NOTE: The Kindle Book Review received a free copy of this book for an independent, fair, and honest review. We are not associated with the author or Amazon.

Lindsay Edmunds has created a compelling near-future world in the town of Stillwater, a commune-like town where everyone lives quietly in the houses that are standing and never build more. It’s a good place for aging hippies, but Kedzie Greer, a girl who was abandoned as an infant and raised by two Wiccan women, wants more out of life. She gets a job in a human warehouse and tries to use streaming video reports of the cruelty there to blow open the terrible injustices.

Although Edmunds did not want this to be “another ‘teenager with special powers saves the world’ story,” it is unfortunately just that when the stories are centered on Kedzie Greer, a girl with strange exotic beauty who inexplicably commands the attention and even the daydreams of everyone around her. Nonetheless, she is allowed to be irritating and lovesick, not a perfect soul, and the characters around her are well-drawn. This book is a good read with strong potential for other works in the same setting.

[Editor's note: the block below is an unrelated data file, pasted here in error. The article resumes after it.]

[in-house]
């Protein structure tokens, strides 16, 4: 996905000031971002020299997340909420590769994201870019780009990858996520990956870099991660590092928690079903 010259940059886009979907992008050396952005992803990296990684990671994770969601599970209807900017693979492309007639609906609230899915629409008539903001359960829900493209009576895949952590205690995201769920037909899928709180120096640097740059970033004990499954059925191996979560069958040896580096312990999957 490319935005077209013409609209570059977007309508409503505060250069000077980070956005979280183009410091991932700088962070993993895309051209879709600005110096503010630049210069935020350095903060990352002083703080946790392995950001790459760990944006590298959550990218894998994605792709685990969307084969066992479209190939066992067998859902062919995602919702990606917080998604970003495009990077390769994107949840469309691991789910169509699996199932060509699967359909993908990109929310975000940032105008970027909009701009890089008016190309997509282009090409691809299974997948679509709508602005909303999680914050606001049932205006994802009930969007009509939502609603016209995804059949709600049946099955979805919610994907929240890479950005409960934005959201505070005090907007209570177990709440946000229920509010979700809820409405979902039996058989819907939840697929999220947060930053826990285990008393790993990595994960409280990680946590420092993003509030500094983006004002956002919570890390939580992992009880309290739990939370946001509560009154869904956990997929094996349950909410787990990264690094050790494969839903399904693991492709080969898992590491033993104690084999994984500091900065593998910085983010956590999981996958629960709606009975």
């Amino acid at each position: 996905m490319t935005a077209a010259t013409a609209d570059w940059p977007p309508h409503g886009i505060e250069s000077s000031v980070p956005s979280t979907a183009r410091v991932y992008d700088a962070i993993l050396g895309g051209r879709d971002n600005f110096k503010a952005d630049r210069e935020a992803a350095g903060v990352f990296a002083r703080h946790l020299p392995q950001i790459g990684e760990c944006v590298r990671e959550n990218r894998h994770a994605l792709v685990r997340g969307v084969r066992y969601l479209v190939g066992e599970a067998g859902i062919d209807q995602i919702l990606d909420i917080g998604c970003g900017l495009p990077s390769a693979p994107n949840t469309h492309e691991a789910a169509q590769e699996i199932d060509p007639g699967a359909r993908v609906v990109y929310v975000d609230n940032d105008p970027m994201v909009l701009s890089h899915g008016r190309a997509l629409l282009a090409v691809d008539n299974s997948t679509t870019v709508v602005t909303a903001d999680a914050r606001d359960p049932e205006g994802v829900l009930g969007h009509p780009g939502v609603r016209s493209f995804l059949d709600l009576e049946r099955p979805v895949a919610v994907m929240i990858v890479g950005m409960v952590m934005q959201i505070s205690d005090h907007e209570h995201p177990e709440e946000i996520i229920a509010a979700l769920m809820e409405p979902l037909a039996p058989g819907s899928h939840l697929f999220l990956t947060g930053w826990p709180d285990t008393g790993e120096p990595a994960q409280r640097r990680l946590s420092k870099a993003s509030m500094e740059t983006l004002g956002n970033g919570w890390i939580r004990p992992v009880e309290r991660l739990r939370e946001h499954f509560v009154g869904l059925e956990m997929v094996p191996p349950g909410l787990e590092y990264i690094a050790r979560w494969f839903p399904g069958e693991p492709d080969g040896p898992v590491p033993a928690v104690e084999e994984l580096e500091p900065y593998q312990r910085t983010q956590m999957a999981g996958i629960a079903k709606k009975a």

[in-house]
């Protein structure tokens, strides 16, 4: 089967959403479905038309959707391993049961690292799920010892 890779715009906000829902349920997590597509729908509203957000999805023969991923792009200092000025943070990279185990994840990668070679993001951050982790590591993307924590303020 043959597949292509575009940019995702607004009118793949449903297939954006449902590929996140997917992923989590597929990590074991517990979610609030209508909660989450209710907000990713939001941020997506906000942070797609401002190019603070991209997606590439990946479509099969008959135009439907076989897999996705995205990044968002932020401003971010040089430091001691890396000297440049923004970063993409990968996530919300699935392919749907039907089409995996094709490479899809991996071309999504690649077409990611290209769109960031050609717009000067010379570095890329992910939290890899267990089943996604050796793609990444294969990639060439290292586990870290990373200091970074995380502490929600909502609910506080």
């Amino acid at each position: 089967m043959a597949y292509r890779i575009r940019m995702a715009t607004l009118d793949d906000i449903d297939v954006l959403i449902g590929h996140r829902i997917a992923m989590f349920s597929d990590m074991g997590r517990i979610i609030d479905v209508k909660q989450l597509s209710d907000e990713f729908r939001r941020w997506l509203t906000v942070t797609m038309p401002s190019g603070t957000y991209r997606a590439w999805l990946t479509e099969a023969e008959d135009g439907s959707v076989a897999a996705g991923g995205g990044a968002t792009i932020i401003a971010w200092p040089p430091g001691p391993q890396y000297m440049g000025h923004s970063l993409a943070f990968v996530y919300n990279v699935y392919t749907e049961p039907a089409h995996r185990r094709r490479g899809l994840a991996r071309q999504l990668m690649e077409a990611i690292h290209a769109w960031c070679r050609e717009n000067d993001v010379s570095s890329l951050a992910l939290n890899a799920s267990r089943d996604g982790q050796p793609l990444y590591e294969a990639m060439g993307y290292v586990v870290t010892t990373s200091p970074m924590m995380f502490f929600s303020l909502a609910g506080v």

Mount Holly Plantation, 1856-2015

Outside of my hometown, the antebellum mansion at the old Mount Holly Plantation burned last night.  Only the bricks remain.  It was a truly beautiful place by all accounts, lovely in its decay.  I regret that I never got around to paying a visit.

It was, of course, built by enslaved people, using bricks made by the enslaved.  None of the mourning posts on the local Facebook feeds are saying much about that today.  I wonder: what would the workmen have thought?  Would they have been sorrowful, full of loss for their creation?  Would they be quietly satisfied, pleased that Miss Anne could for once not have things all her way?  Or would they be indifferent, only calculating on the work and suffering they would be put to for this?